Some 5,000 fake social media accounts were blocked in the UAE through a smart system, the Dubai Police said on Wednesday as they launched their new awareness campaign against online fraud.
Brigadier Jamal Salem Al Jallaf, director of the General Department of Criminal Investigation and Investigation, said at the campaign's launch that the Dubai Police have partnered with telecommunications firm Etisalat to closely monitor suspicious social media activity and block bogus accounts.
Mohammed Al Zarouni, director of policies and programmes at Etisalat, said: "Five thousand fictitious accounts have been withheld since the beginning of the second half of 2017. There is an automated system that monitors this type of account. We hope to spread awareness on a larger scale among the users of the sites, as awareness is the most important factor in curbing this crime."
The Dubai Police's new awareness drive called 'Beware of False Accounts' was introduced under the patronage of Major-General Abdullah Khalifa Al Marri, Commander-in-Chief of Dubai Police, and the supervision of Brigadier-General Jamal Salem Al Jallaf, director of the General Department of Criminal Investigation.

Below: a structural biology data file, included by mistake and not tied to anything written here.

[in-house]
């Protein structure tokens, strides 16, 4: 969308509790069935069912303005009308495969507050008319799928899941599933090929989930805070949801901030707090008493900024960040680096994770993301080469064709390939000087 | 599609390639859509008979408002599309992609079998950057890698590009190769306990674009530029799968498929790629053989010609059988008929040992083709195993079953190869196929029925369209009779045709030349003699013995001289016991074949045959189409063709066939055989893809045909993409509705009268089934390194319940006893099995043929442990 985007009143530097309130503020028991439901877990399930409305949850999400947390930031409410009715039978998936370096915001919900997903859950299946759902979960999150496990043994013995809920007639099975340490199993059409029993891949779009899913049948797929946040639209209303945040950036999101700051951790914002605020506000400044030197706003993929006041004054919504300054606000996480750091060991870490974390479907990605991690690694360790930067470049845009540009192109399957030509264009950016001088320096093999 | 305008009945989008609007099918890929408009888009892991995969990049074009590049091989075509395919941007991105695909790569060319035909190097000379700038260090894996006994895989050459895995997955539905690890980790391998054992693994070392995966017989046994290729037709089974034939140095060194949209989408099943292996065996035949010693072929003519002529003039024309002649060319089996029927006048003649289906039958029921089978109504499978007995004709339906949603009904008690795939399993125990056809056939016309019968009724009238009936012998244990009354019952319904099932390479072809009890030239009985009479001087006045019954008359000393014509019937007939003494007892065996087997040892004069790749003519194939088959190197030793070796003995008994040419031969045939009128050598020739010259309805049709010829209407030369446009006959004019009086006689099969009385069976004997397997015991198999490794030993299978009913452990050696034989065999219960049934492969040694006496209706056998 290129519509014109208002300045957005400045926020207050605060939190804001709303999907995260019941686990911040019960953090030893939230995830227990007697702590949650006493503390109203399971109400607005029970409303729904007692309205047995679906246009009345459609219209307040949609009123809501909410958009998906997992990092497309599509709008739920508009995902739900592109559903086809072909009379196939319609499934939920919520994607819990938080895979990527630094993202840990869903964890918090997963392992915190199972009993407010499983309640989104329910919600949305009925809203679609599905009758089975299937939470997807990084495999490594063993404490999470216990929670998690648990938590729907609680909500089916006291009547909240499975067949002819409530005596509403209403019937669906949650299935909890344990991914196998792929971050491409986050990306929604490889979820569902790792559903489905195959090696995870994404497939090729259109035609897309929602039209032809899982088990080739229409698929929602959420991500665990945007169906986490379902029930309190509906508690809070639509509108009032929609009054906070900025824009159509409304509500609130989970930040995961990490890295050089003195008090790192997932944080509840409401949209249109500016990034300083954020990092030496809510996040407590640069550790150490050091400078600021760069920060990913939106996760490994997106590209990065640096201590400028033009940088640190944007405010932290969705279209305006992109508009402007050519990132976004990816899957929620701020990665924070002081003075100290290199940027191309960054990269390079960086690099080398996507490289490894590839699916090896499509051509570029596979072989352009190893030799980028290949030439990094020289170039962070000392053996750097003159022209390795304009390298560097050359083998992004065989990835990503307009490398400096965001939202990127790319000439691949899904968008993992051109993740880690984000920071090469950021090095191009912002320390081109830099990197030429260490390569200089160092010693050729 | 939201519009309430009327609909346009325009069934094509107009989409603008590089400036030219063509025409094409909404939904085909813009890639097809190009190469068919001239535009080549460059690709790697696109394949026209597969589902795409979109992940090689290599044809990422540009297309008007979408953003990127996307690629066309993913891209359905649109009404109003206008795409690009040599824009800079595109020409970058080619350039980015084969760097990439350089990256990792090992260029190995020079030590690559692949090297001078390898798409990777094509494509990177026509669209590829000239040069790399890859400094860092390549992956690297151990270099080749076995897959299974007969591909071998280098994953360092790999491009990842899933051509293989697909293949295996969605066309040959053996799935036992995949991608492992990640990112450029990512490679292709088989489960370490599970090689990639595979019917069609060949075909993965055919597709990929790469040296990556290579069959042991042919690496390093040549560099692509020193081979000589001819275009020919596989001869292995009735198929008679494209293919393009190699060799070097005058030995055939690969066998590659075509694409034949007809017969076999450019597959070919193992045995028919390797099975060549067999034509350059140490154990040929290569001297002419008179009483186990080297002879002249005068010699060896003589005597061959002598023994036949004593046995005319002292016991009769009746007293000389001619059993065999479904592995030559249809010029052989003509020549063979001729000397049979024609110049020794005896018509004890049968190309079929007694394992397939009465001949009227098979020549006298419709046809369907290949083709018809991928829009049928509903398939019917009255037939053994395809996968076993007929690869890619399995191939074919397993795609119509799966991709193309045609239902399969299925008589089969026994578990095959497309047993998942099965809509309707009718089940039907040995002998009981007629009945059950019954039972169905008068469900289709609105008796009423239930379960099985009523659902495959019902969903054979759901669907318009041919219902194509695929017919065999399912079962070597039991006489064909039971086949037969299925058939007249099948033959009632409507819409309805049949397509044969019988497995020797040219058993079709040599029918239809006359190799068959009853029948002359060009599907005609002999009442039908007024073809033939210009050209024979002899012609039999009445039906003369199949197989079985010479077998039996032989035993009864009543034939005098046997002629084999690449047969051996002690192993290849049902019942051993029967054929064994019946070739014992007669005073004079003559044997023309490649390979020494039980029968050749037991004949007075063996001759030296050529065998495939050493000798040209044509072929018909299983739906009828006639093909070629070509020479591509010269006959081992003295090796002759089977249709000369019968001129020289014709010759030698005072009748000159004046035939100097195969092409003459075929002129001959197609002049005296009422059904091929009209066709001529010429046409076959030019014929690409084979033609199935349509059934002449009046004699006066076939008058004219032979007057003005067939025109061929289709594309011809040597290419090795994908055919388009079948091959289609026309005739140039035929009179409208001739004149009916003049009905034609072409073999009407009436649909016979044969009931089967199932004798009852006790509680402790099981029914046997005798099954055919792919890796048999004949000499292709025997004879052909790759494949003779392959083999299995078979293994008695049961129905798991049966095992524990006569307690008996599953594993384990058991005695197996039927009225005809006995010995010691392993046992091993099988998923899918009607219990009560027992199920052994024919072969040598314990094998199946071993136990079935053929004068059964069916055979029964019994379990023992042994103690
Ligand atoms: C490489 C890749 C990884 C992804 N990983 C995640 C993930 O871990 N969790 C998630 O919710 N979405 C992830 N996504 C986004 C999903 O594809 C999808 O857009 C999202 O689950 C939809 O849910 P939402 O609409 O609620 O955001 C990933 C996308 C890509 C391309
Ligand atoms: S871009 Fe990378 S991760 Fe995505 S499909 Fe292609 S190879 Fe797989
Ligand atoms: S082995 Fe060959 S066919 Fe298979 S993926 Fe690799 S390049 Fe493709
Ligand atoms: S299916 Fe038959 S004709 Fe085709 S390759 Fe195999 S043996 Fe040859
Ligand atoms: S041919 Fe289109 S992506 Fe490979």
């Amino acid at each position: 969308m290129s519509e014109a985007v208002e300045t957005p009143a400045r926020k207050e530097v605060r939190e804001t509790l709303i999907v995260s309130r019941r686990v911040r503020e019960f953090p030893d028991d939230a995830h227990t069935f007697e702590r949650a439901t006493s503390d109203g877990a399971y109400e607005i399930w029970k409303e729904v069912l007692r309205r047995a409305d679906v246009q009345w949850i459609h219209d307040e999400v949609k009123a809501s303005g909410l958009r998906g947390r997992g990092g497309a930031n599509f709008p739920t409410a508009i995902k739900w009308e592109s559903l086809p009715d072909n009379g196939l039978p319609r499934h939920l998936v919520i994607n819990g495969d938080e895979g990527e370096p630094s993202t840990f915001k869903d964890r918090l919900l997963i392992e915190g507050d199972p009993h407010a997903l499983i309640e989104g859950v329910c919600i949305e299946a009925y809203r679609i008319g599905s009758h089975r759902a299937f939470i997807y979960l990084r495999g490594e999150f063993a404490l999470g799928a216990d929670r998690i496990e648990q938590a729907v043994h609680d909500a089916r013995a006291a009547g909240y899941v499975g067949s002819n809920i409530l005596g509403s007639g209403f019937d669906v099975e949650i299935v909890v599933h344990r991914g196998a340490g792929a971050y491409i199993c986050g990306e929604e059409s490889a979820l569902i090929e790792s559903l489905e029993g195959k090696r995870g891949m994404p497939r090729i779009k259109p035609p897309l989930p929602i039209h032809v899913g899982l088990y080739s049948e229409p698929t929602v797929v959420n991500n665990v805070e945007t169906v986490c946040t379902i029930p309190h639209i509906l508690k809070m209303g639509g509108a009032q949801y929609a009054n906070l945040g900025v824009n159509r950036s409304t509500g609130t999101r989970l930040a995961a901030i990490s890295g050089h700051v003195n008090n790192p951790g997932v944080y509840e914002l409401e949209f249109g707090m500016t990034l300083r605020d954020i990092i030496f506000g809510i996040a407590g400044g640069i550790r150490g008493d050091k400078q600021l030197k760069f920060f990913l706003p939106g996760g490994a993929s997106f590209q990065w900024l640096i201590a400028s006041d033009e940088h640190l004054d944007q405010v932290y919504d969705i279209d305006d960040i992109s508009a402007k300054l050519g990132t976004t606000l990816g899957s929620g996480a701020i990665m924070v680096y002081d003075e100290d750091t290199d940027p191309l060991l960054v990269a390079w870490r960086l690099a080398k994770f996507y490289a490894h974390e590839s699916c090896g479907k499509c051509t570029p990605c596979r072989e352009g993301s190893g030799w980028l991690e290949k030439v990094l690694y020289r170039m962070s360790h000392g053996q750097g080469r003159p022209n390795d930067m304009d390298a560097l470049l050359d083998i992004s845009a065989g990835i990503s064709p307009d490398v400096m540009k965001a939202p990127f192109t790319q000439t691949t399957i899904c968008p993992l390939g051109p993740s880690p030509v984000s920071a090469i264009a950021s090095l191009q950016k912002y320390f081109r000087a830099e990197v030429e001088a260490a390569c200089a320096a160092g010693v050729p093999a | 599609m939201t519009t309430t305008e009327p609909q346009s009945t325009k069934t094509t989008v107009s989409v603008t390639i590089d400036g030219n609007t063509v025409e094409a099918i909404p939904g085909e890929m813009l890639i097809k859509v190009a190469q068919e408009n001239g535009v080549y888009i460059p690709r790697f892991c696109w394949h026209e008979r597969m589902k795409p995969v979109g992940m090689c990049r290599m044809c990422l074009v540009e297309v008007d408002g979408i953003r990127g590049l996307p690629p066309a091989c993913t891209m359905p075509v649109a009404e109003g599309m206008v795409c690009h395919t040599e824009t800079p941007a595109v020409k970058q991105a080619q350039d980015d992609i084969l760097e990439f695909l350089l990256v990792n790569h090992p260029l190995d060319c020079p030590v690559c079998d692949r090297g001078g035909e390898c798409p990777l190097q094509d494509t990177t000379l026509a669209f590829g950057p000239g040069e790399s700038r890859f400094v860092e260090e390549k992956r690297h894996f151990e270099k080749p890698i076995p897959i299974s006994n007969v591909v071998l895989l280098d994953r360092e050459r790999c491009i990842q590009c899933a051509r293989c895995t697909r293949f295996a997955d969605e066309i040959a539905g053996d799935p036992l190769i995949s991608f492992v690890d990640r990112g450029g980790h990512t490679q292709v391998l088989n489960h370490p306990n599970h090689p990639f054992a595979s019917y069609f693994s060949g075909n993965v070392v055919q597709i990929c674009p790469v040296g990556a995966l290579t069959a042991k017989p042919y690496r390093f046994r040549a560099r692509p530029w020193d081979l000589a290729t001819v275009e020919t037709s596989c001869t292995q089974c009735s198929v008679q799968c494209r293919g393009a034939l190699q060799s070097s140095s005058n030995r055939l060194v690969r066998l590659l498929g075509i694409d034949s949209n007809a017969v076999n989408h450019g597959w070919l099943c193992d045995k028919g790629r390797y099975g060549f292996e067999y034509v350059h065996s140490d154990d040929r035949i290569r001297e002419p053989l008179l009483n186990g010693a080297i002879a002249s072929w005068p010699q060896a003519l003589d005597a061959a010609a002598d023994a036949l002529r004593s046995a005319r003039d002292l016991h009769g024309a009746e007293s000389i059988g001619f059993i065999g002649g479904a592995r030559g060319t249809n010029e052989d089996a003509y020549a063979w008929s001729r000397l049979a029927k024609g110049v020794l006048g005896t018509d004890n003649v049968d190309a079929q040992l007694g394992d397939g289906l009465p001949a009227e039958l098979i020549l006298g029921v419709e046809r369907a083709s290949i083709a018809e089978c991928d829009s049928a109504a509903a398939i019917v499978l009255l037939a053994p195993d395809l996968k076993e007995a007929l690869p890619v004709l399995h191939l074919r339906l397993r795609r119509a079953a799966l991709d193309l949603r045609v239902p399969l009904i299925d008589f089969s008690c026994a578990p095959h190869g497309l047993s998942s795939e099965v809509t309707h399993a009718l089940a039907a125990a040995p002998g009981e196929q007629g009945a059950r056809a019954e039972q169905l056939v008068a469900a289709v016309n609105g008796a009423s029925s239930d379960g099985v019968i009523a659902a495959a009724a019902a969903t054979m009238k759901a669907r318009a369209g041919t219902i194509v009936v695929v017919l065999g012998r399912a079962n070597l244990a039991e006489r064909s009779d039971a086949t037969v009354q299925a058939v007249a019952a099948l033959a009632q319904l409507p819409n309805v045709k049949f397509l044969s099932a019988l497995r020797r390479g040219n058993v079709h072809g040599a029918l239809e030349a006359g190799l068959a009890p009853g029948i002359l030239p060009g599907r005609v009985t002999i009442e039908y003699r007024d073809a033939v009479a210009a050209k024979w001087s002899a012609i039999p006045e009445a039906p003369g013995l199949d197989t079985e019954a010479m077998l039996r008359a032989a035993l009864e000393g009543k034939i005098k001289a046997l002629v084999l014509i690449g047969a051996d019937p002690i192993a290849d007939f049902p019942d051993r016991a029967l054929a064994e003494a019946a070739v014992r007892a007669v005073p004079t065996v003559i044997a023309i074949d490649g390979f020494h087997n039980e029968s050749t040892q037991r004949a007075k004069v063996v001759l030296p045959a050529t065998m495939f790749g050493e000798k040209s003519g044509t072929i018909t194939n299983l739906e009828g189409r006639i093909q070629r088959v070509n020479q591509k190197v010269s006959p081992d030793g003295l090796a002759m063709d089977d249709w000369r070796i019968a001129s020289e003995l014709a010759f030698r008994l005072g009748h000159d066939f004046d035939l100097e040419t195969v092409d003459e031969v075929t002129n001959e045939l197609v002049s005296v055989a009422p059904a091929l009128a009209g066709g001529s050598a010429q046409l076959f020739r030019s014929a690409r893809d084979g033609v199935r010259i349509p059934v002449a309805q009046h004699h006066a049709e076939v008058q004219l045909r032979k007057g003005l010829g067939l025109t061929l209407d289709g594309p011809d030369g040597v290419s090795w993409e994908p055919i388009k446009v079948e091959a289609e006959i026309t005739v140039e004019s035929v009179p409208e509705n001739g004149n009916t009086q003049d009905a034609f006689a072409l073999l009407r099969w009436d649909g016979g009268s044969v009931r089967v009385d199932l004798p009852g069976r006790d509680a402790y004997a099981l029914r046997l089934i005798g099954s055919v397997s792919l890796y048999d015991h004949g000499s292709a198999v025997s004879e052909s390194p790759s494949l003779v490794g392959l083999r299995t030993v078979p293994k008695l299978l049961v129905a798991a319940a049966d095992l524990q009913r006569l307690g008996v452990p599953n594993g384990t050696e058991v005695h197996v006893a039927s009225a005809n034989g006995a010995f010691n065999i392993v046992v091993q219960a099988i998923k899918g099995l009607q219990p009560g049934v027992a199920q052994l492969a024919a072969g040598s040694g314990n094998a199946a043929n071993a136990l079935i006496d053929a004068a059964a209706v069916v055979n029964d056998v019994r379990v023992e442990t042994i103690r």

Al Jallaf said the awareness drive seeks to expose the methods through which cybercriminals victimise people on Facebook, Twitter and Instagram, among other platforms.
Since majority of the UAE's population are active on social media, the country has become an attractive target for cybercriminals, the police said.
In fact, the Dubai Police have recorded 128 online fraud cases in 2015; 292 in 2016, 133 in 2017, and 126 cases so far this year. Majority of the criminals, aged 30 to 35, were based outside the country, he said.
A significant portion of the cybercrimes were busted with the help of the public, Al Jallaf said. Hence, the Dubai Police are calling on everyone to immediately report the fake accounts they may find online.
Through the new campaign, the team would be educating the public on identifying bogus accounts and frauds and what to do if they come across a suspicious social media activity.
Colonel Mohammed Ahli, deputy director of the General Department of Criminal Investigation, said:
"The owners of the false accounts exploit the generosity of the people in the UAE."
In one case, the criminals posed as a family of Arab citizens outside the country and claimed they were in dire need of financial assistance. They told their victims they would double their money, but when they got the payment, they cut all communications.
Colonel Salim Obaid Salimin, deputy director of the Department of Cybercrime, said some fraudsters create fictitious accounts using names of famous people or reputable organisations and charities, and reach out to people.
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